In the evening they again entered their boat with this man, and they soon discovered, in the usual place, the great whale, upon whose back they proceeded to sing the praises of the Lord all the night, and to say their Masses in the morning. When the Masses had concluded, Iasconius moved away, all of them being still on its back; and the brethren cried aloud to the Lord, “Hear us, O Lord, the God of our salvation.” But Brendan encouraged them, asking “Why are you alarmed? Fear not, for no evil shall befall us, as we have here only a helper on our journey.”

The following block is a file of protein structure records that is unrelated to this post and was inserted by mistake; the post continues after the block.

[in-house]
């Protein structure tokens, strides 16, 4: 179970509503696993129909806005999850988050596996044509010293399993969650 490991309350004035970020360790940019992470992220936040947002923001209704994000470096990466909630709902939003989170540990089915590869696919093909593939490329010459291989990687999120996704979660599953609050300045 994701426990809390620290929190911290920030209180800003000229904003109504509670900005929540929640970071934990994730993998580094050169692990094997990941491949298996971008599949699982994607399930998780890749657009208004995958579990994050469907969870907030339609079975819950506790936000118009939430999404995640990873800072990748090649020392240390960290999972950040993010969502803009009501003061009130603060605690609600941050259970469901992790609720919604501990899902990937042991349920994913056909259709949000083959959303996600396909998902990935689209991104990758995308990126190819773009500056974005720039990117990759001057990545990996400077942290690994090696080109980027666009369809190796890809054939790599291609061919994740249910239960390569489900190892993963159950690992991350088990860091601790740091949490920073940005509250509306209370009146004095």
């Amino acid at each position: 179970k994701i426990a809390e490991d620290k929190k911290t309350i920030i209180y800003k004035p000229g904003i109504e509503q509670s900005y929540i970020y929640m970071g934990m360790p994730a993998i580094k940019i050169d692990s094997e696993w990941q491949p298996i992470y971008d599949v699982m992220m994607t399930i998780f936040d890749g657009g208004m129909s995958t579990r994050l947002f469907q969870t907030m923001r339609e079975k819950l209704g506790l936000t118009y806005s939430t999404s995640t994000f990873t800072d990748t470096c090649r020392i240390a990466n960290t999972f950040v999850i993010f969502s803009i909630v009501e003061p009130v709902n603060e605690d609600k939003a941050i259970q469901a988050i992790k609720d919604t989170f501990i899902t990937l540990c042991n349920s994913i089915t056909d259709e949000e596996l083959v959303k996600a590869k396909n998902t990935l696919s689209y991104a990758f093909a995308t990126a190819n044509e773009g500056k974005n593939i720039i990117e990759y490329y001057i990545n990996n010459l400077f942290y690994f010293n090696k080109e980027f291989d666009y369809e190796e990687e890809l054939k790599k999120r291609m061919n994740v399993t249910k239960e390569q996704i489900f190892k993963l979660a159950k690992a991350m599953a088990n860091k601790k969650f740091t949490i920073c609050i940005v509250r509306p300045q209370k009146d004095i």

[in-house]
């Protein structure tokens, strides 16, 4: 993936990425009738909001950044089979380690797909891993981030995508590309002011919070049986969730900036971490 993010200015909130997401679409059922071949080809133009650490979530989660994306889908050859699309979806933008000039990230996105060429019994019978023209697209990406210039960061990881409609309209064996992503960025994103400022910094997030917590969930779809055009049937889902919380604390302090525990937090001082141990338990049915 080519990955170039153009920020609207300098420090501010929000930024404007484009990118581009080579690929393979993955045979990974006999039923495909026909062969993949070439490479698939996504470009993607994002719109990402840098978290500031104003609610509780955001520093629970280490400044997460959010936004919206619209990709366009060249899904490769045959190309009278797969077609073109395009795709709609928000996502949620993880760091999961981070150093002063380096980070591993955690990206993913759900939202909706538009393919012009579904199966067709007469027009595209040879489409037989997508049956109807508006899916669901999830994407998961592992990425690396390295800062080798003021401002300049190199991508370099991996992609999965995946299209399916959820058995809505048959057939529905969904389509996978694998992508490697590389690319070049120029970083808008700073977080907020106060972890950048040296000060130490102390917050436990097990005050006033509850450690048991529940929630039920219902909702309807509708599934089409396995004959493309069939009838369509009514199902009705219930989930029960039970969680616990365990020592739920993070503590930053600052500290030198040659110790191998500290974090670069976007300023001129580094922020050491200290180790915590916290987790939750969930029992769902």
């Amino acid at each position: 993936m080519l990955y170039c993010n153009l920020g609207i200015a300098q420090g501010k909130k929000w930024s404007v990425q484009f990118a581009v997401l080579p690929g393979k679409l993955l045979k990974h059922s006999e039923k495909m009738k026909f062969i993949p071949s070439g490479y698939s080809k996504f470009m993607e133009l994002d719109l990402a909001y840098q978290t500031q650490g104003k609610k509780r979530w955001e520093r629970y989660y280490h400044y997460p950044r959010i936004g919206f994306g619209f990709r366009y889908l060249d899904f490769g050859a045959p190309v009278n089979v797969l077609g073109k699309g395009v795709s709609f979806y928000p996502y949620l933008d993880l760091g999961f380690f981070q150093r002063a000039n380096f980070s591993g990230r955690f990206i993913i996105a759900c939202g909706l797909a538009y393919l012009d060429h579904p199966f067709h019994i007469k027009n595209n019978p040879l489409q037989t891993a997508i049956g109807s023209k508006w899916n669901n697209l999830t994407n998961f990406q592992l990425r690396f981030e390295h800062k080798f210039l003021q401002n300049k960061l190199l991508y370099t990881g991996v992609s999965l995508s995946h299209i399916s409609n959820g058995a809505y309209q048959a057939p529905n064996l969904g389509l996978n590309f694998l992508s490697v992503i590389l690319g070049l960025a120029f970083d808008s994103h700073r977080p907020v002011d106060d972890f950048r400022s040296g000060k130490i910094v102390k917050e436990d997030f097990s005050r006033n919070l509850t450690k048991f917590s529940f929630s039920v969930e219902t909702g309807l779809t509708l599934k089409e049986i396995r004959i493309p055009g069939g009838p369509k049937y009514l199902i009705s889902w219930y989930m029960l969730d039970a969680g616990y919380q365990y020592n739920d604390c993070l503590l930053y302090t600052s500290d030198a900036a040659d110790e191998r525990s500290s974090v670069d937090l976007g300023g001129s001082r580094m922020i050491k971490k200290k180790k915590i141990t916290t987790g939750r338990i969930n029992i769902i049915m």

The great whale swam in a direct course towards the shore of the Paradise of Birds, where it landed them all unharmed, and on this island they sojourned until the octave of Pentecost. When that solemn season had passed, their steward, who was still with them, said to Brendan: “Embark now in your boat, and fill all the water skins from the fountain. I will be the companion and the conductor of your journey from now on, for without my guidance you could not find the land you seek, the Land of Promise of the Saints.” Then, while they were embarking, all the birds of the island, as soon as they saw Brendan, sung together in concert, “May a happy voyage under his guidance bring you safely to the island of your steward.”